When Fr. Vince reminded me of "The Philadelphia Hermit" and his urban eremitic life, my heart leaped in my chest, the way the fetal John the Baptist jumped for joy in Elizabeth's womb when her cousin Mary came to visit, bearing John's cousin, the Saviour, in her womb. Richard Withers, who was officially inducted with the vows of poverty, chastity, and obedience in 2001 by Cardinal Bevilacqua, became the first hermit the Archdiocese has ever accepted. This was made possibly largely by revisions made to Canon 603 in 1983 which allowed for bishops to recognized hermits in their diocese (traditionally, hermits are members of an monastic Order and not under diocesan jurisdiction). Withers lives in the ghetto in a rowhome and works one day a week at a company that manufacturers scientific instruments to allow him to live his minimal eremitic life. (photo: Br. Stephen, Mt. Saviour Monastery's resident hermit. He's nice, and funny too!)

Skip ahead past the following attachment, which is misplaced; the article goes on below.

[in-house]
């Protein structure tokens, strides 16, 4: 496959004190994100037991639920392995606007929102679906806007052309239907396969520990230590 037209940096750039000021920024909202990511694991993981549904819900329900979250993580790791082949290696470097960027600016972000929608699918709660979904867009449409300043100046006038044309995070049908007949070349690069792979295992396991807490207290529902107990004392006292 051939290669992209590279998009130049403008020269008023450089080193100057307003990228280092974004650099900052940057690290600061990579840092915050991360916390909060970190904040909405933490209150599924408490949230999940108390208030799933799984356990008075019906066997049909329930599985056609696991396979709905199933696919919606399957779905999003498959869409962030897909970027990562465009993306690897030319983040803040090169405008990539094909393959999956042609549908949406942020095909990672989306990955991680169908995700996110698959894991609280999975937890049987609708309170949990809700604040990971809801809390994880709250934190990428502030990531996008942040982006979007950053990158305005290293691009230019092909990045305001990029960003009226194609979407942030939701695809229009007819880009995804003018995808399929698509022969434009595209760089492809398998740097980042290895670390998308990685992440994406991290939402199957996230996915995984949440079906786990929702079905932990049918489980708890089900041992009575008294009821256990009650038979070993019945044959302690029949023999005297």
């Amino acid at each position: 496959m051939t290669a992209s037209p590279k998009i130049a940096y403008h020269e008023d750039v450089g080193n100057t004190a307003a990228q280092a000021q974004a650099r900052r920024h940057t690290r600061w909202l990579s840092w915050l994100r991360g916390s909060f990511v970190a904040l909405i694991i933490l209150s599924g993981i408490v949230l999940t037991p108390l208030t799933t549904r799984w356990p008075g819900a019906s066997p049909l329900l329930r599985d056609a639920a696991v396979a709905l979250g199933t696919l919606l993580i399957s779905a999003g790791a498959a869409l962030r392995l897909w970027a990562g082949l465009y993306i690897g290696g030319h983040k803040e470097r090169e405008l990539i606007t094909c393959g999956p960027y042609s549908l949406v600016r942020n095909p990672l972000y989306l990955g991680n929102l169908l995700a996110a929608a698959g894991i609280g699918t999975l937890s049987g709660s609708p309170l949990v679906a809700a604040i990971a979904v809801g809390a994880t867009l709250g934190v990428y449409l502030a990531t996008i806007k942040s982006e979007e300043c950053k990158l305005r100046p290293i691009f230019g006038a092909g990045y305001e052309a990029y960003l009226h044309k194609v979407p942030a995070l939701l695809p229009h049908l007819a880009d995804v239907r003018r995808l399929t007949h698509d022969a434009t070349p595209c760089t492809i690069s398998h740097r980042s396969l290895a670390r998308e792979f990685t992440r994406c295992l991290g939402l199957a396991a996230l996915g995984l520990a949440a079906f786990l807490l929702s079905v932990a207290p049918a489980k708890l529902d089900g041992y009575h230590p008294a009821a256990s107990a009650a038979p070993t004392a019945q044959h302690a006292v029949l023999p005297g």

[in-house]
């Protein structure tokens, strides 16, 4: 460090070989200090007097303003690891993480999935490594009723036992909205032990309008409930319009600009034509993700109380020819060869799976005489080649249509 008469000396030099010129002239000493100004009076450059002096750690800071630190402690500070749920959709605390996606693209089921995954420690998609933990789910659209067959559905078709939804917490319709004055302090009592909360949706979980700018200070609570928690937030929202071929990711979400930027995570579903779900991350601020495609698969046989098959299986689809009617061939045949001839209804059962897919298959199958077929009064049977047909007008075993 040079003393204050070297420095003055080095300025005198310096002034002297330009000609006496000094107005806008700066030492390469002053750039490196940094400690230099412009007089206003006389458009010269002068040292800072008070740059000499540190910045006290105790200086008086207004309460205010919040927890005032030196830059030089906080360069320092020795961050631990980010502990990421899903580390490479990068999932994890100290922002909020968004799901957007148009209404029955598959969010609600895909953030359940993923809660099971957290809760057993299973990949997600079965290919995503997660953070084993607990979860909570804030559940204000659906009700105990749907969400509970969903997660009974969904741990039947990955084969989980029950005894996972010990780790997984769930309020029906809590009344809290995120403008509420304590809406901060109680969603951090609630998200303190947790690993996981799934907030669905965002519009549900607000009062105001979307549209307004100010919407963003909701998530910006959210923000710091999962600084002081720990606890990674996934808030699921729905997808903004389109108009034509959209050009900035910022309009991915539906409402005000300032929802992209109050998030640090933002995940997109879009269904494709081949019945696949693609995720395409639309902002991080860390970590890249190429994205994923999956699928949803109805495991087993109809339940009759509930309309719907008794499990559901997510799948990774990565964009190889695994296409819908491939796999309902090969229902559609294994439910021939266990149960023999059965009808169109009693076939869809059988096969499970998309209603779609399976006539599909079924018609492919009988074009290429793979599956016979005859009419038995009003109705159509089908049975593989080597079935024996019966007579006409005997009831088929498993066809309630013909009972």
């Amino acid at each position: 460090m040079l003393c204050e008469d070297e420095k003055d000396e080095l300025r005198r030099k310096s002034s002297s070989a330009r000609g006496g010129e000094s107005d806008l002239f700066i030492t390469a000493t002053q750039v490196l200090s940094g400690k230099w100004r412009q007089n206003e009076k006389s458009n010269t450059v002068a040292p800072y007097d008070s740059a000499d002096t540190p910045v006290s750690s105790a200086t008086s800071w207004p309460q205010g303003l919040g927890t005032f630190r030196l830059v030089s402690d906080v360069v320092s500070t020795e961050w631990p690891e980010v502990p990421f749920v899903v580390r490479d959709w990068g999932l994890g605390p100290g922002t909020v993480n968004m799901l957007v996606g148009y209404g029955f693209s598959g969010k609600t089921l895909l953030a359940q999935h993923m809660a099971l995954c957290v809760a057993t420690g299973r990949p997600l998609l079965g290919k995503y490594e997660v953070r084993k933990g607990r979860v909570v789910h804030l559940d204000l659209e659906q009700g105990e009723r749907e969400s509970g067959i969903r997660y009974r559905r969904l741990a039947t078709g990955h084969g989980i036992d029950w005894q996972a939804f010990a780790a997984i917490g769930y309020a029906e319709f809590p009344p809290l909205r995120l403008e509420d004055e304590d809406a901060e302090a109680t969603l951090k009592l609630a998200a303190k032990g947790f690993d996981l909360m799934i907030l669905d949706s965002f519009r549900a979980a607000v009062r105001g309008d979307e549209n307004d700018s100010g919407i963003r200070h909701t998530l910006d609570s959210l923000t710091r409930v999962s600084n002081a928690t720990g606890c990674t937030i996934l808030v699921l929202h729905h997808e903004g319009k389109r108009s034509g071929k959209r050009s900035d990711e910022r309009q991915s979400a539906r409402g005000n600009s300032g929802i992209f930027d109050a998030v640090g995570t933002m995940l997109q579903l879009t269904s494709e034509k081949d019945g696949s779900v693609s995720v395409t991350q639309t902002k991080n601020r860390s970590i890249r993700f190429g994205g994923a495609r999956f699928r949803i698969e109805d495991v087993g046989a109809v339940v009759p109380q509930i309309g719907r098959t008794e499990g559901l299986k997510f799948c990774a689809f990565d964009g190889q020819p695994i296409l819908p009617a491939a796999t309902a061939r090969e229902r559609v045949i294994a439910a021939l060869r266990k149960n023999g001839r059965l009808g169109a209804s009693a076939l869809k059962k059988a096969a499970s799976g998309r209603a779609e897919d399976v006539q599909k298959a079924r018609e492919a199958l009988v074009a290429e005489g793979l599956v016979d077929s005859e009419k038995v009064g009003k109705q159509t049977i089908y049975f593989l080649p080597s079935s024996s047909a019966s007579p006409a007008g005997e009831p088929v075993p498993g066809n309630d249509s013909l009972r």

Fr. Vince told me about the Philadelphia Hermit in response to my complaints in spiritual direction of being stuck in "some kind of purgatory," feeling that neither marriage nor cenobitic life had the potential to satisfy my longing for God, or as Withers said, ''[that] almost unremitting desire to be alone with God.'' It is so palpable, and so unforgiving in its persistence. But the joy that comes from even considering the possibility of following Withers example is overwhelming. Maybe it was no accident that I was consumed with the need to devise a way to actualize the possibility of this life for myself through the construction of the Urban Hermitage. Like Noah's Ark, the hermitage becomes the vessel of salvation; when the world is in flames thanks to our steady destruction of it over the centuries (global warming), I will not be there to watch it burn, having cast off, taking refuge in the unquenchable ocean of God Consciousness. It is almost too unreal to think about for too long, like looking at the sun with the naked eye; the joy is too great.